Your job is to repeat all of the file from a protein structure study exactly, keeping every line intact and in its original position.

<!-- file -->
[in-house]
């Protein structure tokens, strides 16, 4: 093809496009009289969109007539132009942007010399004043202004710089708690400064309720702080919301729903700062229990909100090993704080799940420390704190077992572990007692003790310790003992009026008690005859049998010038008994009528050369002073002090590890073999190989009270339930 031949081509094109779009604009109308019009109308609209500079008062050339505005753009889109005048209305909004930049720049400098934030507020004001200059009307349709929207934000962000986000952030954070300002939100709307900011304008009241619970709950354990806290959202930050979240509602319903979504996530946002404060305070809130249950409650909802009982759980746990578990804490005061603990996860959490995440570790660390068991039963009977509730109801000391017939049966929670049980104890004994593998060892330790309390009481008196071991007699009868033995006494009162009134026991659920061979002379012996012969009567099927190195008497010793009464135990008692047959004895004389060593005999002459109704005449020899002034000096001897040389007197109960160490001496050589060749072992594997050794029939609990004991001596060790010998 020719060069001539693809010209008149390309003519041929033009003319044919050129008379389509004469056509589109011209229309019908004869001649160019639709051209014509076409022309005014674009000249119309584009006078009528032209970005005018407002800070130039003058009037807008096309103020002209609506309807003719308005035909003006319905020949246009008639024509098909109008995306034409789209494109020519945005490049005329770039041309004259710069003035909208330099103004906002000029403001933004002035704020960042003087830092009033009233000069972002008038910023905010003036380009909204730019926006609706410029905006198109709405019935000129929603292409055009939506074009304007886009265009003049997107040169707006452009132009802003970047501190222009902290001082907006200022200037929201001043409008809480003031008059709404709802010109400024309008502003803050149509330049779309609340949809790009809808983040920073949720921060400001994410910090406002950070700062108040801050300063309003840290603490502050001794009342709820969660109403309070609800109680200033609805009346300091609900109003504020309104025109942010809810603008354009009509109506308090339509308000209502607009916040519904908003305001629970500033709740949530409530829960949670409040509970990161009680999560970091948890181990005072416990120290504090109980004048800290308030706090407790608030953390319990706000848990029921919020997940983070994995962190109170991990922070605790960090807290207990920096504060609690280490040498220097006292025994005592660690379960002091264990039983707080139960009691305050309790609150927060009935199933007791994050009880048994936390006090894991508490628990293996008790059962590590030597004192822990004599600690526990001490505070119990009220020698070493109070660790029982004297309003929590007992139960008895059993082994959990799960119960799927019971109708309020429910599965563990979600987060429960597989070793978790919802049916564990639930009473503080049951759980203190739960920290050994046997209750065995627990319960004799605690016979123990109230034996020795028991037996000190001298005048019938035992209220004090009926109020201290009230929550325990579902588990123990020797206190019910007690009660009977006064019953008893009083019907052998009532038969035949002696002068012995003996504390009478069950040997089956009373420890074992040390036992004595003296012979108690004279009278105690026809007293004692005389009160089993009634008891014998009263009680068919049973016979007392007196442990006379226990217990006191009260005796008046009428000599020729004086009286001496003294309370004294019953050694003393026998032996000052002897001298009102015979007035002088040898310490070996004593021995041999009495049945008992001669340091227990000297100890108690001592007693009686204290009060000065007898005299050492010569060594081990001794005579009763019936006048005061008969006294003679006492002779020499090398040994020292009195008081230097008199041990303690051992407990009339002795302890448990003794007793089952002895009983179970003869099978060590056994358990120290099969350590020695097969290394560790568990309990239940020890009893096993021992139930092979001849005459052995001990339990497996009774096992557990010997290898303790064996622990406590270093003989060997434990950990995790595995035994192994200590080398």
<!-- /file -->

[in-house]
């Protein structure tokens, strides 16, 4: 093809496009009289969109007539132009942007010399004043202004710089708690400064309720702080919301729903700062229990909100090993704080799940420390704190077992572990007692003790310790003992009026008690005859049998010038008994009528050369002073002090590890073999190989009270339930 031949081509094109779009604009109308019009109308609209500079008062050339505005753009889109005048209305909004930049720049400098934030507020004001200059009307349709929207934000962000986000952030954070300002939100709307900011304008009241619970709950354990806290959202930050979240509602319903979504996530946002404060305070809130249950409650909802009982759980746990578990804490005061603990996860959490995440570790660390068991039963009977509730109801000391017939049966929670049980104890004994593998060892330790309390009481008196071991007699009868033995006494009162009134026991659920061979002379012996012969009567099927190195008497010793009464135990008692047959004895004389060593005999002459109704005449020899002034000096001897040389007197109960160490001496050589060749072992594997050794029939609990004991001596060790010998 020719060069001539693809010209008149390309003519041929033009003319044919050129008379389509004469056509589109011209229309019908004869001649160019639709051209014509076409022309005014674009000249119309584009006078009528032209970005005018407002800070130039003058009037807008096309103020002209609506309807003719308005035909003006319905020949246009008639024509098909109008995306034409789209494109020519945005490049005329770039041309004259710069003035909208330099103004906002000029403001933004002035704020960042003087830092009033009233000069972002008038910023905010003036380009909204730019926006609706410029905006198109709405019935000129929603292409055009939506074009304007886009265009003049997107040169707006452009132009802003970047501190222009902290001082907006200022200037929201001043409008809480003031008059709404709802010109400024309008502003803050149509330049779309609340949809790009809808983040920073949720921060400001994410910090406002950070700062108040801050300063309003840290603490502050001794009342709820969660109403309070609800109680200033609805009346300091609900109003504020309104025109942010809810603008354009009509109506308090339509308000209502607009916040519904908003305001629970500033709740949530409530829960949670409040509970990161009680999560970091948890181990005072416990120290504090109980004048800290308030706090407790608030953390319990706000848990029921919020997940983070994995962190109170991990922070605790960090807290207990920096504060609690280490040498220097006292025994005592660690379960002091264990039983707080139960009691305050309790609150927060009935199933007791994050009880048994936390006090894991508490628990293996008790059962590590030597004192822990004599600690526990001490505070119990009220020698070493109070660790029982004297309003929590007992139960008895059993082994959990799960119960799927019971109708309020429910599965563990979600987060429960597989070793978790919802049916564990639930009473503080049951759980203190739960920290050994046997209750065995627990319960004799605690016979123990109230034996020795028991037996000190001298005048019938035992209220004090009926109020201290009230929550325990579902588990123990020797206190019910007690009660009977006064019953008893009083019907052998009532038969035949002696002068012995003996504390009478069950040997089956009373420890074992040390036992004595003296012979108690004279009278105690026809007293004692005389009160089993009634008891014998009263009680068919049973016979007392007196442990006379226990217990006191009260005796008046009428000599020729004086009286001496003294309370004294019953050694003393026998032996000052002897001298009102015979007035002088040898310490070996004593021995041999009495049945008992001669340091227990000297100890108690001592007693009686204290009060000065007898005299050492010569060594081990001794005579009763019936006048005061008969006294003679006492002779020499090398040994020292009195008081230097008199041990303690051992407990009339002795302890448990003794007793089952002895009983179970003869099978060590056994358990120290099969350590020695097969290394560790568990309990239940020890009893096993021992139930092979001849005459052995001990339990497996009774096992557990010997290898303790064996622990406590270093003989060997434990950990995790595995035994192994200590080398």